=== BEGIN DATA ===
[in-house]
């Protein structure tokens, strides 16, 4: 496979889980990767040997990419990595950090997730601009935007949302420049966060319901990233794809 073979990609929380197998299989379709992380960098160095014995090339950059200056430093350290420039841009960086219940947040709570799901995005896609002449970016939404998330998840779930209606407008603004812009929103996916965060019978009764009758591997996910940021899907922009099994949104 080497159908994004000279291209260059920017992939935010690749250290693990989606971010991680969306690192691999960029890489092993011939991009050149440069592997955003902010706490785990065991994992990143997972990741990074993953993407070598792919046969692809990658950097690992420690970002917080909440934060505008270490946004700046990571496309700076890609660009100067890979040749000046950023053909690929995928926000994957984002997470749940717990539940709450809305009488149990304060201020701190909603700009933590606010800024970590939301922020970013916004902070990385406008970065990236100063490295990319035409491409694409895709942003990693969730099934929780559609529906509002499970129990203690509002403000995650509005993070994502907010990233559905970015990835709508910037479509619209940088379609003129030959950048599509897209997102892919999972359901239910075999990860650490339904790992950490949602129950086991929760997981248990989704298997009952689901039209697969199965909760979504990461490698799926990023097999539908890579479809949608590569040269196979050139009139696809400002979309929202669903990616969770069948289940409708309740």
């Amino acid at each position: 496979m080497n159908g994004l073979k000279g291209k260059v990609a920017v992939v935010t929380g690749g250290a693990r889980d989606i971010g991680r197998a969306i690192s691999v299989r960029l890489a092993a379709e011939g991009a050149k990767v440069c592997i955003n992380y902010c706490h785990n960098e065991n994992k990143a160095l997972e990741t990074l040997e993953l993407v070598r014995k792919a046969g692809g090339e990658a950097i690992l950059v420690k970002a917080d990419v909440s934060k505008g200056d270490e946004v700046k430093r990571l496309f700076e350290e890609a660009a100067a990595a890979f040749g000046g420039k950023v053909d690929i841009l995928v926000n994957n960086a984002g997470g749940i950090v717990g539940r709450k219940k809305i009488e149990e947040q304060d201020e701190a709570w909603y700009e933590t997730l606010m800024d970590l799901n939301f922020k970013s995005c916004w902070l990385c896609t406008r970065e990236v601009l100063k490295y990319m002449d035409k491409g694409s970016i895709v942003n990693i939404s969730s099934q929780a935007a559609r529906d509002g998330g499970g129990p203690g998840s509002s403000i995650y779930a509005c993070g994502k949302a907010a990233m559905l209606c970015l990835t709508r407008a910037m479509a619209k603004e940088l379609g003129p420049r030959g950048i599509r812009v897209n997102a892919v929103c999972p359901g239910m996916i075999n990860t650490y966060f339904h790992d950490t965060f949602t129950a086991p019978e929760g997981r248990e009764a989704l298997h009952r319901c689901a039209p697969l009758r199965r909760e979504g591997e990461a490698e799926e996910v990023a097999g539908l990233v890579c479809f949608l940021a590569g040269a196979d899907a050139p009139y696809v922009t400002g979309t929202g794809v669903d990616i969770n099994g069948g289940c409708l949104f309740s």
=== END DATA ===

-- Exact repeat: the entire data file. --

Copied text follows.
[in-house]
């Protein structure tokens, strides 16, 4: 496979889980990767040997990419990595950090997730601009935007949302420049966060319901990233794809 073979990609929380197998299989379709992380960098160095014995090339950059200056430093350290420039841009960086219940947040709570799901995005896609002449970016939404998330998840779930209606407008603004812009929103996916965060019978009764009758591997996910940021899907922009099994949104 080497159908994004000279291209260059920017992939935010690749250290693990989606971010991680969306690192691999960029890489092993011939991009050149440069592997955003902010706490785990065991994992990143997972990741990074993953993407070598792919046969692809990658950097690992420690970002917080909440934060505008270490946004700046990571496309700076890609660009100067890979040749000046950023053909690929995928926000994957984002997470749940717990539940709450809305009488149990304060201020701190909603700009933590606010800024970590939301922020970013916004902070990385406008970065990236100063490295990319035409491409694409895709942003990693969730099934929780559609529906509002499970129990203690509002403000995650509005993070994502907010990233559905970015990835709508910037479509619209940088379609003129030959950048599509897209997102892919999972359901239910075999990860650490339904790992950490949602129950086991929760997981248990989704298997009952689901039209697969199965909760979504990461490698799926990023097999539908890579479809949608590569040269196979050139009139696809400002979309929202669903990616969770069948289940409708309740």
């Amino acid at each position: 496979m080497n159908g994004l073979k000279g291209k260059v990609a920017v992939v935010t929380g690749g250290a693990r889980d989606i971010g991680r197998a969306i690192s691999v299989r960029l890489a092993a379709e011939g991009a050149k990767v440069c592997i955003n992380y902010c706490h785990n960098e065991n994992k990143a160095l997972e990741t990074l040997e993953l993407v070598r014995k792919a046969g692809g090339e990658a950097i690992l950059v420690k970002a917080d990419v909440s934060k505008g200056d270490e946004v700046k430093r990571l496309f700076e350290e890609a660009a100067a990595a890979f040749g000046g420039k950023v053909d690929i841009l995928v926000n994957n960086a984002g997470g749940i950090v717990g539940r709450k219940k809305i009488e149990e947040q304060d201020e701190a709570w909603y700009e933590t997730l606010m800024d970590l799901n939301f922020k970013s995005c916004w902070l990385c896609t406008r970065e990236v601009l100063k490295y990319m002449d035409k491409g694409s970016i895709v942003n990693i939404s969730s099934q929780a935007a559609r529906d509002g998330g499970g129990p203690g998840s509002s403000i995650y779930a509005c993070g994502k949302a907010a990233m559905l209606c970015l990835t709508r407008a910037m479509a619209k603004e940088l379609g003129p420049r030959g950048i599509r812009v897209n997102a892919v929103c999972p359901g239910m996916i075999n990860t650490y966060f339904h790992d950490t965060f949602t129950a086991p019978e929760g997981r248990e009764a989704l298997h009952r319901c689901a039209p697969l009758r199965r909760e979504g591997e990461a490698e799926e996910v990023a097999g539908l990233v890579c479809f949608l940021a590569g040269a196979d899907a050139p009139y696809v922009t400002g979309t929202g794809v669903d990616i969770n099994g069948g289940c409708l949104f309740s």